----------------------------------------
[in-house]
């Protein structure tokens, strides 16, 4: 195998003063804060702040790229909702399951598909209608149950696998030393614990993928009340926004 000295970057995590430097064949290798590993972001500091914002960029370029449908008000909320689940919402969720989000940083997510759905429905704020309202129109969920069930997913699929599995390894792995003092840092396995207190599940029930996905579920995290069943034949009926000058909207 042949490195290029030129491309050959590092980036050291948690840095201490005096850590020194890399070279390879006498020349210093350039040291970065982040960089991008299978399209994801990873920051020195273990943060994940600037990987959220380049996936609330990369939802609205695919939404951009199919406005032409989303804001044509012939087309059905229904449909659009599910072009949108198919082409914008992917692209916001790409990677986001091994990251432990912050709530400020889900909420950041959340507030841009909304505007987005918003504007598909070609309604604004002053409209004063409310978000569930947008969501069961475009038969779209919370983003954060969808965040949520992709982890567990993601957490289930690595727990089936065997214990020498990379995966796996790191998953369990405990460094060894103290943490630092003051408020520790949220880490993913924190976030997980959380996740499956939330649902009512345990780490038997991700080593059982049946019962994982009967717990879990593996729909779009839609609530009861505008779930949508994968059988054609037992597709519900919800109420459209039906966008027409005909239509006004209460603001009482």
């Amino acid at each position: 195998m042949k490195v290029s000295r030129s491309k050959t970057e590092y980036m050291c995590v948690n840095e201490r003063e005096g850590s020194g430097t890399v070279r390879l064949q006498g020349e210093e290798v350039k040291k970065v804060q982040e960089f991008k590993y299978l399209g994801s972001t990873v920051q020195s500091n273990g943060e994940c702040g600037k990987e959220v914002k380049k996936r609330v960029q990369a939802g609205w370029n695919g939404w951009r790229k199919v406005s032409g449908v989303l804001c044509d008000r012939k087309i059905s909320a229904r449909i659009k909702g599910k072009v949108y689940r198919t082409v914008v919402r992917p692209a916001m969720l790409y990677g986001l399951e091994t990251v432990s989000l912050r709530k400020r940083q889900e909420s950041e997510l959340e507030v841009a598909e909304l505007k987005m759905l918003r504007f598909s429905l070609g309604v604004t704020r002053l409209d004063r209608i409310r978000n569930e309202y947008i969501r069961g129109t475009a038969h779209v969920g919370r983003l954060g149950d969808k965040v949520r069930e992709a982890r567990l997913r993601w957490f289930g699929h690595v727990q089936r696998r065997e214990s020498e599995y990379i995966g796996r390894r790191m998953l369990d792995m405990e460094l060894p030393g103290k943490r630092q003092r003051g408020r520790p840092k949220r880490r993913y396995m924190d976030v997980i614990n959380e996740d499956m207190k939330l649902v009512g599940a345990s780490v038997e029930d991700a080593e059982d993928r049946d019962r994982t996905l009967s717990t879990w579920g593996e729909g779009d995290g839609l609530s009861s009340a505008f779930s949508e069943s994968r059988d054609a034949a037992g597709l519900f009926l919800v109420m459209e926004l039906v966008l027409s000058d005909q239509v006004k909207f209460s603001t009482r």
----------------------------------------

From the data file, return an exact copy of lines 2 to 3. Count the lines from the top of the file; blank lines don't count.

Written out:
């Protein structure tokens, strides 16, 4: 195998003063804060702040790229909702399951598909209608149950696998030393614990993928009340926004 000295970057995590430097064949290798590993972001500091914002960029370029449908008000909320689940919402969720989000940083997510759905429905704020309202129109969920069930997913699929599995390894792995003092840092396995207190599940029930996905579920995290069943034949009926000058909207 042949490195290029030129491309050959590092980036050291948690840095201490005096850590020194890399070279390879006498020349210093350039040291970065982040960089991008299978399209994801990873920051020195273990943060994940600037990987959220380049996936609330990369939802609205695919939404951009199919406005032409989303804001044509012939087309059905229904449909659009599910072009949108198919082409914008992917692209916001790409990677986001091994990251432990912050709530400020889900909420950041959340507030841009909304505007987005918003504007598909070609309604604004002053409209004063409310978000569930947008969501069961475009038969779209919370983003954060969808965040949520992709982890567990993601957490289930690595727990089936065997214990020498990379995966796996790191998953369990405990460094060894103290943490630092003051408020520790949220880490993913924190976030997980959380996740499956939330649902009512345990780490038997991700080593059982049946019962994982009967717990879990593996729909779009839609609530009861505008779930949508994968059988054609037992597709519900919800109420459209039906966008027409005909239509006004209460603001009482």
């Amino acid at each position: 195998m042949k490195v290029s000295r030129s491309k050959t970057e590092y980036m050291c995590v948690n840095e201490r003063e005096g850590s020194g430097t890399v070279r390879l064949q006498g020349e210093e290798v350039k040291k970065v804060q982040e960089f991008k590993y299978l399209g994801s972001t990873v920051q020195s500091n273990g943060e994940c702040g600037k990987e959220v914002k380049k996936r609330v960029q990369a939802g609205w370029n695919g939404w951009r790229k199919v406005s032409g449908v989303l804001c044509d008000r012939k087309i059905s909320a229904r449909i659009k909702g599910k072009v949108y689940r198919t082409v914008v919402r992917p692209a916001m969720l790409y990677g986001l399951e091994t990251v432990s989000l912050r709530k400020r940083q889900e909420s950041e997510l959340e507030v841009a598909e909304l505007k987005m759905l918003r504007f598909s429905l070609g309604v604004t704020r002053l409209d004063r209608i409310r978000n569930e309202y947008i969501r069961g129109t475009a038969h779209v969920g919370r983003l954060g149950d969808k965040v949520r069930e992709a982890r567990l997913r993601w957490f289930g699929h690595v727990q089936r696998r065997e214990s020498e599995y990379i995966g796996r390894r790191m998953l369990d792995m405990e460094l060894p030393g103290k943490r630092q003092r003051g408020r520790p840092k949220r880490r993913y396995m924190d976030v997980i614990n959380e996740d499956m207190k939330l649902v009512g599940a345990s780490v038997e029930d991700a080593e059982d993928r049946d019962r994982t996905l009967s717990t879990w579920g593996e729909g779009d995290g839609l609530s009861s009340a505008f779930s949508e069943s994968r059988d054609a034949a037992g597709l519900f009926l919800v109420m459209e926004l039906v966008l027409s000058d005909q239509v006004k909207f209460s603001t009482r």